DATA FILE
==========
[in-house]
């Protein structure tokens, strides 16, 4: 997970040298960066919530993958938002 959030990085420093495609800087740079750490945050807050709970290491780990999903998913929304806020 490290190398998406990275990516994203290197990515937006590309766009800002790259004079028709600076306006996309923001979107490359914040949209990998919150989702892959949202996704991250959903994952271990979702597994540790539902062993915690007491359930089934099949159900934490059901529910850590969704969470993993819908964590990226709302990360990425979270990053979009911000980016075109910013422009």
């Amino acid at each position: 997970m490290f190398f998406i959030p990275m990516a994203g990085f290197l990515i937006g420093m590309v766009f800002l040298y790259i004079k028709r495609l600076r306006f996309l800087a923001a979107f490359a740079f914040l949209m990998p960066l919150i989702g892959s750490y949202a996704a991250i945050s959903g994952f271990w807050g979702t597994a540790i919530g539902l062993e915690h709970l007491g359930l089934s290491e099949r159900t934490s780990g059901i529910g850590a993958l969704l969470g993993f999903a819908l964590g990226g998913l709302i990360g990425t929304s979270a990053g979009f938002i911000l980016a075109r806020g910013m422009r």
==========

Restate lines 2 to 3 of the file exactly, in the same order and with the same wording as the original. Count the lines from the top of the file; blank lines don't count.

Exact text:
């Protein structure tokens, strides 16, 4: 997970040298960066919530993958938002 959030990085420093495609800087740079750490945050807050709970290491780990999903998913929304806020 490290190398998406990275990516994203290197990515937006590309766009800002790259004079028709600076306006996309923001979107490359914040949209990998919150989702892959949202996704991250959903994952271990979702597994540790539902062993915690007491359930089934099949159900934490059901529910850590969704969470993993819908964590990226709302990360990425979270990053979009911000980016075109910013422009």
């Amino acid at each position: 997970m490290f190398f998406i959030p990275m990516a994203g990085f290197l990515i937006g420093m590309v766009f800002l040298y790259i004079k028709r495609l600076r306006f996309l800087a923001a979107f490359a740079f914040l949209m990998p960066l919150i989702g892959s750490y949202a996704a991250i945050s959903g994952f271990w807050g979702t597994a540790i919530g539902l062993e915690h709970l007491g359930l089934s290491e099949r159900t934490s780990g059901i529910g850590a993958l969704l969470g993993f999903a819908l964590g990226g998913l709302i990360g990425t929304s979270a990053g979009f938002i911000l980016a075109r806020g910013m422009r």